Zoë Blade's notebook


Like an 808 bass drum, we sound real good.

— Derek B, "Bad Young Brother", 1988

TR-808 tech specs

Roland TR-808
Roland TR-808

The TR-808 was an analogue drum machine released by Roland in 1982.

Its sounds are all synthesised with analogue electronics, giving it a distinctive stylised sound. Conversely, those sounds are triggered by a digital microprocessor, allowing its rhythms to be fully programmed from scratch.

While it wasn't the first programmable drum machine, the sounds are much better than on previous efforts, and at the suggestion of Don Lewis,[5] even slightly tweakable. They also have separate outputs, so you can level and EQ them independently, and even add effects to only specific sounds.

Especially with the 808, Roland probably did more than any other company to elevate drum machines from playing tacky backing rhythms for home organs to being fully-fledged compositional tools in their own right. Of course, it later helped that it was fully embraced by Black American musicians as a cornerstone of both techno and hip hop.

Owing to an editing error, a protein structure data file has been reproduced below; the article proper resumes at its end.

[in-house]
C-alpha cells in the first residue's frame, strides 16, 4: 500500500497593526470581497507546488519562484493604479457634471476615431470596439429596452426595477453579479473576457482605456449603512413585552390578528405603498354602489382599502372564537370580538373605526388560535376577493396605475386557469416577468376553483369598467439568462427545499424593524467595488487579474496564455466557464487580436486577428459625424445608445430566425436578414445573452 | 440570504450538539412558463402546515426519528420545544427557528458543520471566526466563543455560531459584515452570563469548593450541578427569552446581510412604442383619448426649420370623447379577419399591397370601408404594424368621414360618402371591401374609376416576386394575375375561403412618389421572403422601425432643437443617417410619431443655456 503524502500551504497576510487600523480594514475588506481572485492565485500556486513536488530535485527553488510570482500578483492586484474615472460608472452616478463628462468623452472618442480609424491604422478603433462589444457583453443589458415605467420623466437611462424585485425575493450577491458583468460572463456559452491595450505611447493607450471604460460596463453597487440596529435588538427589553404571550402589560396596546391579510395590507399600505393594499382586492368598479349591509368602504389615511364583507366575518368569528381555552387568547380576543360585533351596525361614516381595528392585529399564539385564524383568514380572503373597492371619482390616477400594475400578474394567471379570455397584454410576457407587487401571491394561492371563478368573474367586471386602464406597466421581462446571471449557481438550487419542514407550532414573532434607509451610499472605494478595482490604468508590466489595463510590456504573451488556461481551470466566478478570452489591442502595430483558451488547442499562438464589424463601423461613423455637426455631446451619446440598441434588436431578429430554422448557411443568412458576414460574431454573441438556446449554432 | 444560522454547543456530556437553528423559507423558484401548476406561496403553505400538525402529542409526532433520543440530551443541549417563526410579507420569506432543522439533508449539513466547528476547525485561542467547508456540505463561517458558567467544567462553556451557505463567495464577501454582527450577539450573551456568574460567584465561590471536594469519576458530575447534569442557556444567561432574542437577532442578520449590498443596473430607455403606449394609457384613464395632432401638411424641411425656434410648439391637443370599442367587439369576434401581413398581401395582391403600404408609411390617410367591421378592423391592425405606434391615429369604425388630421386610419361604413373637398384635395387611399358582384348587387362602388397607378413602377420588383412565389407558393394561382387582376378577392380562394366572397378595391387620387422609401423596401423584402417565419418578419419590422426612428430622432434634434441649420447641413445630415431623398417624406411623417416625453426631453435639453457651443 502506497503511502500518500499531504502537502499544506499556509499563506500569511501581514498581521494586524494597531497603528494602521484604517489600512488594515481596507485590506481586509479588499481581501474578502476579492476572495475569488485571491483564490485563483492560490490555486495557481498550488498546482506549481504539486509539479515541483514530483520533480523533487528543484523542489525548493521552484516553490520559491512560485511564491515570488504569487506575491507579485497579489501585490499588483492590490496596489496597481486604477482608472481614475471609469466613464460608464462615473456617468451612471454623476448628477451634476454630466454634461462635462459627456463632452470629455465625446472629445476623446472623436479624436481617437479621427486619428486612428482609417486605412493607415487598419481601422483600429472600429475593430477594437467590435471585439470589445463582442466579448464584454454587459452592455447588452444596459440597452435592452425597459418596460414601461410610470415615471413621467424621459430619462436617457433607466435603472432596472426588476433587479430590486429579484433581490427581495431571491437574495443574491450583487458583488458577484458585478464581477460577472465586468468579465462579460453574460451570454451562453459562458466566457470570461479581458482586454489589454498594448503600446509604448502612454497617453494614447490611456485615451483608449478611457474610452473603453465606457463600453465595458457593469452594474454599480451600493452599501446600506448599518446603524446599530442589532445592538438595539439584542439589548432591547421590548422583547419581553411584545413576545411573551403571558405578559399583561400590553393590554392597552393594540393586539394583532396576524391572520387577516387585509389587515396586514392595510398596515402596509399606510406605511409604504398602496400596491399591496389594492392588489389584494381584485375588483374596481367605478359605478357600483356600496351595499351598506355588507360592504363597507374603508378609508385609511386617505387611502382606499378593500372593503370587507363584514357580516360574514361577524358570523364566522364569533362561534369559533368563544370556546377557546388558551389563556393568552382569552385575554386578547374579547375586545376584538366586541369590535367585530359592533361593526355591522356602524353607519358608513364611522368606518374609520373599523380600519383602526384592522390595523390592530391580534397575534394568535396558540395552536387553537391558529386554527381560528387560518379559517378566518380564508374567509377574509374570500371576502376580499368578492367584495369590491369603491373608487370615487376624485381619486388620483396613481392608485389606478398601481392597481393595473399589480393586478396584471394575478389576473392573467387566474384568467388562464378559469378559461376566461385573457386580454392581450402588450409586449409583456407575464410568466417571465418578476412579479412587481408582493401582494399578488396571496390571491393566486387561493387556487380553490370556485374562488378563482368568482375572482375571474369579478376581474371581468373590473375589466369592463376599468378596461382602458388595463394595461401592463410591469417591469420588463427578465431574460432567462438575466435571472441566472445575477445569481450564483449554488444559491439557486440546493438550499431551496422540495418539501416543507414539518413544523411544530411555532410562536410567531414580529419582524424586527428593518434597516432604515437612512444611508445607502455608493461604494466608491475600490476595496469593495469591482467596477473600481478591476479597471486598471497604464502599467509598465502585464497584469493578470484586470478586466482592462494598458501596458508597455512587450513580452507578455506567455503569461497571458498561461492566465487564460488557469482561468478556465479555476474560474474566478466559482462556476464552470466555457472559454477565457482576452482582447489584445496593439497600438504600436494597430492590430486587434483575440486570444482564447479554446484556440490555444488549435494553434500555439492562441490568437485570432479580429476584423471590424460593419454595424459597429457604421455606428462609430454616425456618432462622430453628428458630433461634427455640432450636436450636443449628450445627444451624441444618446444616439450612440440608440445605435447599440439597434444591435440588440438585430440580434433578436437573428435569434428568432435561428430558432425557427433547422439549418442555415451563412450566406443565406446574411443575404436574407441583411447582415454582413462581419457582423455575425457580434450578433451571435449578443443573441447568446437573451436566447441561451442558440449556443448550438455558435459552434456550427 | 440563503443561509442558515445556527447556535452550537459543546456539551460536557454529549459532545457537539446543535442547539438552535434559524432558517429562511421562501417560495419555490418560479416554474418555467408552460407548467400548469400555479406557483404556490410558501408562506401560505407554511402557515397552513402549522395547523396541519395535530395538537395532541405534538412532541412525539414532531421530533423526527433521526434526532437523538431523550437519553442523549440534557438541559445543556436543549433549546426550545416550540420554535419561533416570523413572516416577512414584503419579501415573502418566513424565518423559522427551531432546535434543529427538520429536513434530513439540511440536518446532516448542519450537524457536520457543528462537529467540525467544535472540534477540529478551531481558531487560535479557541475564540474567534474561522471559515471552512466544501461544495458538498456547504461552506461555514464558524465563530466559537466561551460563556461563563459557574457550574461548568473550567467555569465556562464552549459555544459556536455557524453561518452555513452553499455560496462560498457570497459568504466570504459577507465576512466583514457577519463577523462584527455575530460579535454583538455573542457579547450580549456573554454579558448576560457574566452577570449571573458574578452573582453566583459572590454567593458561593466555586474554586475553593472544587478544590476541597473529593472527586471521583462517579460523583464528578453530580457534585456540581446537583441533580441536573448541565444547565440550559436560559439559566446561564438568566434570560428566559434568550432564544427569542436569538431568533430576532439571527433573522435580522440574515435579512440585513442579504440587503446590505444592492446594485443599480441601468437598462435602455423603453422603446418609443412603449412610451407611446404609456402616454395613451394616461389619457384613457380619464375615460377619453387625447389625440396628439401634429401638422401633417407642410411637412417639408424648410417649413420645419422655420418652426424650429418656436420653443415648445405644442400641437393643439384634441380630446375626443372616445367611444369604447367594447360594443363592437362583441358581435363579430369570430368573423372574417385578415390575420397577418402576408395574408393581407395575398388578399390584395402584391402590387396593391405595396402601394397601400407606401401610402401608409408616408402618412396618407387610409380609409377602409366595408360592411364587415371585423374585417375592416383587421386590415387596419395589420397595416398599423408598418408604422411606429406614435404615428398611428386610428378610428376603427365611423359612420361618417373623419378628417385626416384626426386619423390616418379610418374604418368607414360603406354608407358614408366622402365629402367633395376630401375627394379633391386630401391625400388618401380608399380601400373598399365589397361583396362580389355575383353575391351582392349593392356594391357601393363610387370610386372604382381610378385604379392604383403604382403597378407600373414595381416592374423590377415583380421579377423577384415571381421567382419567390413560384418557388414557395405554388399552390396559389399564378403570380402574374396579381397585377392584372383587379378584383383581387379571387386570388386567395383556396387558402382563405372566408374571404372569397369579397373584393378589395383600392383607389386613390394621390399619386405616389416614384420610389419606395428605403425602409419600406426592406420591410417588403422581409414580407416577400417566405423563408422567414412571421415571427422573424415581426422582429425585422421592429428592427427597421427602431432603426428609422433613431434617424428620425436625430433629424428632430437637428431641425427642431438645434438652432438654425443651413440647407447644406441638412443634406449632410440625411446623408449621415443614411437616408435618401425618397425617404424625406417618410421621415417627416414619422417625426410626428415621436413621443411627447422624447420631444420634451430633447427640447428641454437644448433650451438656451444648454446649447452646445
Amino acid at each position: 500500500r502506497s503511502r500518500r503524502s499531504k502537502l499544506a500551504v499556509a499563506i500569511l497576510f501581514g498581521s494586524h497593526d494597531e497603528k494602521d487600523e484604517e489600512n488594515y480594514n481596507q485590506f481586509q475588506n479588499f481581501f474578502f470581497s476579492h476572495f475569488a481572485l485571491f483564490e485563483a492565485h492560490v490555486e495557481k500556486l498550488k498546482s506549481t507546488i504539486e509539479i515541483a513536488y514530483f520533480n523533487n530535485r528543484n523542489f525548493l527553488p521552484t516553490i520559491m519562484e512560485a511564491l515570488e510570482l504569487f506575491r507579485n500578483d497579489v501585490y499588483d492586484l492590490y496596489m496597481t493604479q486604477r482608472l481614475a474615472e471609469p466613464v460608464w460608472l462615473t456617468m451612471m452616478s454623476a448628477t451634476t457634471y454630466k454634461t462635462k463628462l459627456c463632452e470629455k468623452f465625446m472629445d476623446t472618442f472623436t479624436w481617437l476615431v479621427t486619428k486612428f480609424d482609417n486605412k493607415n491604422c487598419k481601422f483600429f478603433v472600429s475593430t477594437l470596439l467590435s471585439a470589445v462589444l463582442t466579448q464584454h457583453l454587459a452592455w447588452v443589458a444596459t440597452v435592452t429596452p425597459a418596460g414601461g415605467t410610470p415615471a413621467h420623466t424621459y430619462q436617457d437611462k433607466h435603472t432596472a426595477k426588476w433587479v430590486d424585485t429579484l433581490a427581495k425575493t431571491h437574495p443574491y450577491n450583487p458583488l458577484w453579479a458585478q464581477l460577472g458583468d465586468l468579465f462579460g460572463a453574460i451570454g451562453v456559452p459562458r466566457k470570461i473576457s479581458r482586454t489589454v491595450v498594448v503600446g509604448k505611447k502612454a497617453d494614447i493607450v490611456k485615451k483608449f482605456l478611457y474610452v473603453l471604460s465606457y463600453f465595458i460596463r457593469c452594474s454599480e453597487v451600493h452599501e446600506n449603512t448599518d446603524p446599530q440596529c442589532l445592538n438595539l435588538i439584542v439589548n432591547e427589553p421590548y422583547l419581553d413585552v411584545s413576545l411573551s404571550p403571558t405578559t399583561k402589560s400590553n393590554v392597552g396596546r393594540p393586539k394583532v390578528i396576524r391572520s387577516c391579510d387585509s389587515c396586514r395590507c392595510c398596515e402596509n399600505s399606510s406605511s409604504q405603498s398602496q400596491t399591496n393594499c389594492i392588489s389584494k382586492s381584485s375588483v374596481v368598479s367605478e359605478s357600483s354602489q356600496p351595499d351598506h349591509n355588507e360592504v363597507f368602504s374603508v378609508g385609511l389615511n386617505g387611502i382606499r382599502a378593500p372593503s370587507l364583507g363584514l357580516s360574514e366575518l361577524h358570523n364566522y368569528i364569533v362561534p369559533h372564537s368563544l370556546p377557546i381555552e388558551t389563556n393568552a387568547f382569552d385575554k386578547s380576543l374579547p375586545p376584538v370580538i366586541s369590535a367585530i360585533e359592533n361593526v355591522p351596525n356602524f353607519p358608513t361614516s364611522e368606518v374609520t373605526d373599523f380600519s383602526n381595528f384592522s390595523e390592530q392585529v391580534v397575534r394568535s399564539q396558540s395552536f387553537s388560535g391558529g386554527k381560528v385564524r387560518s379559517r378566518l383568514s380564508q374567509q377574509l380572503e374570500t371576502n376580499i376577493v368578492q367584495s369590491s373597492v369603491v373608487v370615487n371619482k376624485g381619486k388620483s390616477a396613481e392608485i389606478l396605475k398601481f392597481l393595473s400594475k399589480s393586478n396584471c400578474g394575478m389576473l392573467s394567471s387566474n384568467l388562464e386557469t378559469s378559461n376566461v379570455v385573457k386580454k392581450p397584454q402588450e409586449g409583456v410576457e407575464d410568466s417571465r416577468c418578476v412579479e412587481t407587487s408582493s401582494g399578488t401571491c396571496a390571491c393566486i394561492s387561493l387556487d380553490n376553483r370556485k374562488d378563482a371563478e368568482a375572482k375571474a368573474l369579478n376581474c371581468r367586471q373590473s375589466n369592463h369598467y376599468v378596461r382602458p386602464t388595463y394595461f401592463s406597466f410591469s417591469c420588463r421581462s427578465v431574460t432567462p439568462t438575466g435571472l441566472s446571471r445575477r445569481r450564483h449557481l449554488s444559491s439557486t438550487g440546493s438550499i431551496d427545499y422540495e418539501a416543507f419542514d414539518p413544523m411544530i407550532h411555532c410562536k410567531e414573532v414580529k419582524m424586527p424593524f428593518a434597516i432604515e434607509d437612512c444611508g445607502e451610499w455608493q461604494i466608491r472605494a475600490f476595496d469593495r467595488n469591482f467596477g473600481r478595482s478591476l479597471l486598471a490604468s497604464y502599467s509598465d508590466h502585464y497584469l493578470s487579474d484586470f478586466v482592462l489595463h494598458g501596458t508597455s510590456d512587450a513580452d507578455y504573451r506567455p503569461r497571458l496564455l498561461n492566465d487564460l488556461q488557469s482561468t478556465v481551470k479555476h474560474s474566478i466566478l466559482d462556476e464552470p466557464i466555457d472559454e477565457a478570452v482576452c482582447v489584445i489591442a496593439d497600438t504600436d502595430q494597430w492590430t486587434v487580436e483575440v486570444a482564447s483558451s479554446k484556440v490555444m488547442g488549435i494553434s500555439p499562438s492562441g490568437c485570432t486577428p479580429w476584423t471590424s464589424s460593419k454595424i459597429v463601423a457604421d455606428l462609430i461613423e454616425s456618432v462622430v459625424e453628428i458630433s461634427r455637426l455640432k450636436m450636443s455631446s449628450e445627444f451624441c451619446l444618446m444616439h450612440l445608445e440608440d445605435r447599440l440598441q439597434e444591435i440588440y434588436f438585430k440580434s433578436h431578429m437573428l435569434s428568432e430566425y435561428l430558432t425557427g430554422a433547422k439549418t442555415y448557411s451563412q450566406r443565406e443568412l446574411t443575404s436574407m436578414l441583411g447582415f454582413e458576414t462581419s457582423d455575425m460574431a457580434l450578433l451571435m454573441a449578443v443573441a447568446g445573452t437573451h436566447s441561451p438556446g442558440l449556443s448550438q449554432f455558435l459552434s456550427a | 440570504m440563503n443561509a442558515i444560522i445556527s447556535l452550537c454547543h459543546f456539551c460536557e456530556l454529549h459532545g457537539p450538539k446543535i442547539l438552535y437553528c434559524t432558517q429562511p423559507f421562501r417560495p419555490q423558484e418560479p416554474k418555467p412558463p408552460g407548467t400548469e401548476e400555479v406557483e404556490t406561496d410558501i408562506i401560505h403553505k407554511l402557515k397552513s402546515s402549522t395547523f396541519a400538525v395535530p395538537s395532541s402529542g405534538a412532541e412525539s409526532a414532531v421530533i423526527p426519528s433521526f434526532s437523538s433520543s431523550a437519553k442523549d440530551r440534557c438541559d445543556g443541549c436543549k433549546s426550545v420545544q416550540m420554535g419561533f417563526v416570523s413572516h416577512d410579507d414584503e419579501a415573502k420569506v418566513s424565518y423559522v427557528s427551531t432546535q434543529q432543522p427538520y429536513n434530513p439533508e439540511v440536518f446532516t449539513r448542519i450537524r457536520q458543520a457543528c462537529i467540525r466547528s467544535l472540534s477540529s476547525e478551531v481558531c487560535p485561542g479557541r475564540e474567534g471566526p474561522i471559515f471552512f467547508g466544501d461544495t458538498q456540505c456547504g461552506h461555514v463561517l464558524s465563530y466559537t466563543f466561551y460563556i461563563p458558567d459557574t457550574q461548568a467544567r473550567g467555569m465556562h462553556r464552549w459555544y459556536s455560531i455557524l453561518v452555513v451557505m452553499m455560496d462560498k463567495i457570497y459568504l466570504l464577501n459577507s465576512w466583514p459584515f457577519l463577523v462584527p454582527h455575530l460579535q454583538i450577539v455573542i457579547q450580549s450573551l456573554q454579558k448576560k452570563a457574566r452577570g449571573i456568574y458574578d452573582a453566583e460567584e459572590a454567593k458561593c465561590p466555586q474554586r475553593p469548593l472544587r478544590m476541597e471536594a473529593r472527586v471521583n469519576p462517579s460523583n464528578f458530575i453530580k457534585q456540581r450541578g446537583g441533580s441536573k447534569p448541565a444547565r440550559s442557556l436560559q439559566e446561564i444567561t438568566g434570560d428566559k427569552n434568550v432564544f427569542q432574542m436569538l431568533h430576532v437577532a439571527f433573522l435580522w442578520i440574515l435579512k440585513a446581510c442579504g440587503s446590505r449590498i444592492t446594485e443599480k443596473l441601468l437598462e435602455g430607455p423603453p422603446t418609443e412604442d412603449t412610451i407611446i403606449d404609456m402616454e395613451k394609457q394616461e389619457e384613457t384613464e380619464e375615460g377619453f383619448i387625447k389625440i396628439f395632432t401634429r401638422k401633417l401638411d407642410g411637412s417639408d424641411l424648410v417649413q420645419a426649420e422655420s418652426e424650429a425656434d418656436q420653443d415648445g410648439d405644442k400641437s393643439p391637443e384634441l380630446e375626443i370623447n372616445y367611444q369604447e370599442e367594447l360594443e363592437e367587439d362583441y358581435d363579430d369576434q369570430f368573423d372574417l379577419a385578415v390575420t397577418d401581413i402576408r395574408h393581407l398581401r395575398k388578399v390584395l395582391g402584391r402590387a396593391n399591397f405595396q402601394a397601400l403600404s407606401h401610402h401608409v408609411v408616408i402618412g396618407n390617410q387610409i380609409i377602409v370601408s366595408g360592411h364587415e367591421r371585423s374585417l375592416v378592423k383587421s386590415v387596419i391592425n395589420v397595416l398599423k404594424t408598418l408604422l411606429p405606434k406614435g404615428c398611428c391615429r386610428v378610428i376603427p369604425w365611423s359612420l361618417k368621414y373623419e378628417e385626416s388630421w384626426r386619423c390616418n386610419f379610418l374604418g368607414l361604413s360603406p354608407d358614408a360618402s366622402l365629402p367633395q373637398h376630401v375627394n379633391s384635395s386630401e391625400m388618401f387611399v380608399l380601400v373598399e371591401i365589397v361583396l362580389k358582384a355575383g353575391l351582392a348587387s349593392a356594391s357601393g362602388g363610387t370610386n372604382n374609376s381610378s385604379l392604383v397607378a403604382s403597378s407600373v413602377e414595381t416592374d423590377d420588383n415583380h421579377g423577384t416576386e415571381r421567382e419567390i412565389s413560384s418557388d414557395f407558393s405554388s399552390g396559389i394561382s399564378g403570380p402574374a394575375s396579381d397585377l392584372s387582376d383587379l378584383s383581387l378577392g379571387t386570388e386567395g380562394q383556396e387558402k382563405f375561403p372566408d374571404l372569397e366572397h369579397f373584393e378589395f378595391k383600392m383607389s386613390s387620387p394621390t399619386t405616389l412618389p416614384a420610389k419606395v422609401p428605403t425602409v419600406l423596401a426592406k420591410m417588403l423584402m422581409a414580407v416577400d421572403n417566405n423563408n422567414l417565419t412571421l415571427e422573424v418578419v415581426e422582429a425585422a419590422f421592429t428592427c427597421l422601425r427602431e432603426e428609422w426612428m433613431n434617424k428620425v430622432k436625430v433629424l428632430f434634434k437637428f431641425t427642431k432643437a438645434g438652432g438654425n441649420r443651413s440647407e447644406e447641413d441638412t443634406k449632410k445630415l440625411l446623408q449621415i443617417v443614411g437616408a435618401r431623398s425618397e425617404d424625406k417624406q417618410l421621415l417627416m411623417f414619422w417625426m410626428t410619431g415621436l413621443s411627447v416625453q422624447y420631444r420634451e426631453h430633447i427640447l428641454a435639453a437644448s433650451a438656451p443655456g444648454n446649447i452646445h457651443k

You know, it's like when the ensemble string sounds first came out, and everyone was using them. After a while, it seemed better to use the string synth as a string synth than to try and get it sounding like an orchestra, and that's what we've done with the 808. The secret is to take the technology and use it for what it is, not what you want it to be. I mean, I don't know who's down there at Roland, but if that's supposed to be a real authentic cowbell sound... shoot 'em, man! But we like it. That's why there's so much of it on "Hangin' On a String".

— Carl McIntosh, Loose Ends, 1985[6]

I used the 808 because it was the sound I wanted more. A Linn is great but it doesn't give you too much of an electro sound, it's too realistic! I love the 808, it's a classic. Ideally what I'd like to do is get all the sounds out of the 808 made into chips for my Linn, because the 808 is a pest to program.